I Am Amsterdam
Of all the cities in Northern Europe, my choice for the title of ‘Venice of the North’ would have to go to Amsterdam. This city of canals, cafes, and cobbled streets is nothing short of a traveller’s paradise with something for every taste. Amsterdam is known globally for its artistic heritage, elaborate canal system, and narrow houses with gabled facades; all legacies of the city’s 17th-century Golden Age.
The main tourist attractions are all within easy walking distance from the iconic Centraal Station and include Anne Frank House, the Van Gogh Museum, the Rijksmuseum, Rembrandt House Museum, Dam Square, the Heineken Experience, and, of course, Amsterdam’s famous red light district in the old town. Furthermore, dotted around the city are pockets of high-end shopping districts and numerous markets, many of which feature bric-a-brac stalls.
But to really get a flavour of the city, a one-hour canal trip is the best option. Try catching a boat at the many piers located at Damrak close to the Centraal Station. From here the boats loop around the city and the guided tour is offered in 11 languages, including Thai. Some of the boat services allow ticket holders to jump on and off at certain points around the city, so check in advance if your tour offers this option.
From the top of Damrak looking towards the city with Centraal Station at your back, Amsterdam is laid out in front of you and from this vantage point you’re certain to get a wonderful snapshot of the famous narrow houses, canals, and a few cyclists. Grab an early morning latte at one of the many cafes that line the busy Damrak and take a seat on the elegant boulevard and watch the city come alive.
A short walk from Centraal Station is Anne Frank House, a living museum dedicated to the memory of the Jewish wartime diarist. Here you can see the hiding place where Anne Frank and her family, as well as four other people, hid from the Nazis. There is also an exhibition on the life and times of Anne Frank. In 2015, the museum drew over a million visitors and became the 3rd most visited museum in the Netherlands, after the Rijksmuseum and Van Gogh Museum. That’s why it is best to buy tickets in advance from the Anne Frank web site (www.annefrank.org) otherwise you’ll have to wait until 3.30pm to purchase a ticket at the museum’s entrance.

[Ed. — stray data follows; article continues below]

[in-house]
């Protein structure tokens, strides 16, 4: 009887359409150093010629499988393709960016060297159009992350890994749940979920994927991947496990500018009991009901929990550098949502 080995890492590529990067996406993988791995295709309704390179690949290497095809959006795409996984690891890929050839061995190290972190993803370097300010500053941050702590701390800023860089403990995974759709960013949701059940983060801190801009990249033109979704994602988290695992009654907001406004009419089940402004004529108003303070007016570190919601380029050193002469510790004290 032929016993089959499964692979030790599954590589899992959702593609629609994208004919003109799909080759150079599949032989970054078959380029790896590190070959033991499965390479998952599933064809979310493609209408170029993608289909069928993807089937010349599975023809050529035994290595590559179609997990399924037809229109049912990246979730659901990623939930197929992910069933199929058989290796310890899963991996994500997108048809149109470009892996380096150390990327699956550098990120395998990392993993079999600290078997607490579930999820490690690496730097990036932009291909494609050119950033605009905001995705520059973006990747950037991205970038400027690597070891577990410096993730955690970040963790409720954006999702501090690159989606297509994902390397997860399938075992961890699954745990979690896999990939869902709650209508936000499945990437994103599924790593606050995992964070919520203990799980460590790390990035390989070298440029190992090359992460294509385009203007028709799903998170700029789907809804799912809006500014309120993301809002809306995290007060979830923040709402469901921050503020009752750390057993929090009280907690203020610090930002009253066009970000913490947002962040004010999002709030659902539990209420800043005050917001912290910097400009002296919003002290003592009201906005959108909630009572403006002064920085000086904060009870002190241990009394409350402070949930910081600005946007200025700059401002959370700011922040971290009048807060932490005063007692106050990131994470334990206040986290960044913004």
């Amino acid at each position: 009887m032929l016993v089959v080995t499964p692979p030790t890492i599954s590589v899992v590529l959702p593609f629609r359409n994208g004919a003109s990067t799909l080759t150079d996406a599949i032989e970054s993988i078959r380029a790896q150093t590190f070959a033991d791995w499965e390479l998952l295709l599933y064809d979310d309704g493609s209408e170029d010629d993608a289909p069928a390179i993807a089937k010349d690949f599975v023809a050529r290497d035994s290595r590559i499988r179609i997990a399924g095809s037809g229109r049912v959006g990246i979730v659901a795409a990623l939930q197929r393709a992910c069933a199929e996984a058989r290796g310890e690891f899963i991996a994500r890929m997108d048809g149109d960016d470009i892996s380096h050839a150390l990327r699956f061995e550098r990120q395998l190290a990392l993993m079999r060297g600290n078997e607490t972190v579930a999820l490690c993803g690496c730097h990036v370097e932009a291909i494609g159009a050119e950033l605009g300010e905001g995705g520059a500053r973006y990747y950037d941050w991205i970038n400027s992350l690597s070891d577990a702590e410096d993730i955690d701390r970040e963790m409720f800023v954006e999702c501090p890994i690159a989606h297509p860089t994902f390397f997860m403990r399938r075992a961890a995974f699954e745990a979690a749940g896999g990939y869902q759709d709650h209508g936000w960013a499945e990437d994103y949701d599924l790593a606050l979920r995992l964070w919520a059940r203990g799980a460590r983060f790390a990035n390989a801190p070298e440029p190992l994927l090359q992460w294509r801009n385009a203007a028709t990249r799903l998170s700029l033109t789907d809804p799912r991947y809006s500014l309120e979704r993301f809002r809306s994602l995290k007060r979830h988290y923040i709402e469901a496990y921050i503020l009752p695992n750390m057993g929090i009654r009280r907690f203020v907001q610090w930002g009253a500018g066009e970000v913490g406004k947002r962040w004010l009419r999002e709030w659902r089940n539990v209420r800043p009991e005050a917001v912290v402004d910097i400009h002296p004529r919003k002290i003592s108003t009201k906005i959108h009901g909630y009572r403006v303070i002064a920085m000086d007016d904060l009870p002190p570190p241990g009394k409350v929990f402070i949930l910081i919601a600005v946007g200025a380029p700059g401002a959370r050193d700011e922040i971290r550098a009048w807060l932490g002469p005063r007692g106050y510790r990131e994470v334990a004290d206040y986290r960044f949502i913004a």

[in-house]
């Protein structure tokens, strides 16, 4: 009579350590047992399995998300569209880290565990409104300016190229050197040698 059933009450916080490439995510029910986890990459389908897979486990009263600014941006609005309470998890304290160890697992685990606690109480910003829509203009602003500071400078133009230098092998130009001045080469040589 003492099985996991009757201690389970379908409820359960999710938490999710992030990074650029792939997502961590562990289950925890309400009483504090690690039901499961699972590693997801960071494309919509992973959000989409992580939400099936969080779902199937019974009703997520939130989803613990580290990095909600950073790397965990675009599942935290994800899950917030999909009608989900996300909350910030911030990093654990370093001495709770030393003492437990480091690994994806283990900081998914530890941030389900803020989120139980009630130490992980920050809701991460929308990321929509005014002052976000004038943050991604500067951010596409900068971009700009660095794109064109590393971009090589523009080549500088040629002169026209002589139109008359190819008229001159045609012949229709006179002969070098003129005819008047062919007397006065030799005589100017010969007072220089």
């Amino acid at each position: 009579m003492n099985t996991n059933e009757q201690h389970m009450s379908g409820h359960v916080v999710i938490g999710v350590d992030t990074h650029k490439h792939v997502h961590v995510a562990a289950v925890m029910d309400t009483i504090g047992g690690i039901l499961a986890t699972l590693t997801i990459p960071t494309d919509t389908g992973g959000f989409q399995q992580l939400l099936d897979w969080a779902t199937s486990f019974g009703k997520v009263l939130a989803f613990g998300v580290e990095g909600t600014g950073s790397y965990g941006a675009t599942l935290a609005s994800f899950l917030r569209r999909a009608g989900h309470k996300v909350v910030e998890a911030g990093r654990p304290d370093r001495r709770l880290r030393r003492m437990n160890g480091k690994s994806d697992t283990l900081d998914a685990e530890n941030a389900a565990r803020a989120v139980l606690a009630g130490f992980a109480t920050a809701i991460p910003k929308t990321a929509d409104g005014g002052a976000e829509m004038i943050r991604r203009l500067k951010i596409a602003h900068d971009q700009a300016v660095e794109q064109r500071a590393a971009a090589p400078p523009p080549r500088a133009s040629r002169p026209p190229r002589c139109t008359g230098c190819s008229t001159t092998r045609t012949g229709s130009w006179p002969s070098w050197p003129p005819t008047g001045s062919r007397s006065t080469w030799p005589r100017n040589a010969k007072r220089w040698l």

A stone’s throw from the hustle and bustle at Anne Frank House is a peaceful monument dedicated to all gay men and lesbians who have been subjected to persecution because of their sexuality. The Homomonument takes the form of three large pink triangles made of granite and is set into the ground so as to form a larger triangle. One side of the triangle has steps that lead down to the Keizersgracht canal where people come to lay flowers.
The wonderful Magna Plaza shopping precinct is now close and by crossing three canal bridges you can find a lovely spot for lunch or some retail therapy at one of Amsterdam’s best loved shopping arcades. From here you can easily reach the centuries old Dam Square home to the Royal Palace and De Nieuwe Kerk, a 15th century church that today offers high-profile exhibitions on art, photography, and culture. During our visit we managed to catch ’90 years of Ms. Monroe’ an exhibition detailing the life and death of the iconic Marilyn Monroe.
If you fancy joining the hundreds of thousands of people who regularly catch one of the hundreds of city-wide trams, now is the time for a short trip to the Rijksmuseum, Van Gogh Museum and Heineken Experience. On Damrak catch tramline 16, 24, or 25. You can buy an ‘I Amsterdam’ card (www.iamsterdam.com) for one, two or three days, which also gives you plenty bonus features such as free entry to museums, boat trips, and more, or you can buy a ticket on the tram and get off at WeteringCircuit roundabout.
From this huge transit point, all three tourist attractions are only a few minutes walk, while one of Amsterdam’s largest outdoor markets, Albert Cuyp Market and its surrounding streets is also here. The museum quarter is home to the Rijksmuseum, Van Gogh Museum, and the Stedelijk Museum of modern and contemporary art and design, while the Heineken Experience offers visitors the chance to get to know the beer giant a little better with a behind-the-scenes tour.
Of course, no trip to Amsterdam would be complete without a visit to the old town and the red light district. Located close to Damrak and Centraal Station, the red light district has been somewhat tamed by government officials but it still offers visitors a glimpse of the past. A mish-mash of sex shops, ‘coffee shops’, beer bars, and brothels, the colourful neighbourhood is best enjoyed after-dark.
For an alternative night on the town try either Rembrandtsquare or Spui. Rembrandtsquare has been especially developed as a centre for nightlife and is home to the city’s hippest bars, clubs, and restaurants. A hub of activity for both locals and visitors by day and night, Rembrandtsquare is the place to go for vibrant nightlife and live music. Spui on the other hand is more cultured and offers an array of restaurants and bars in and around the main square.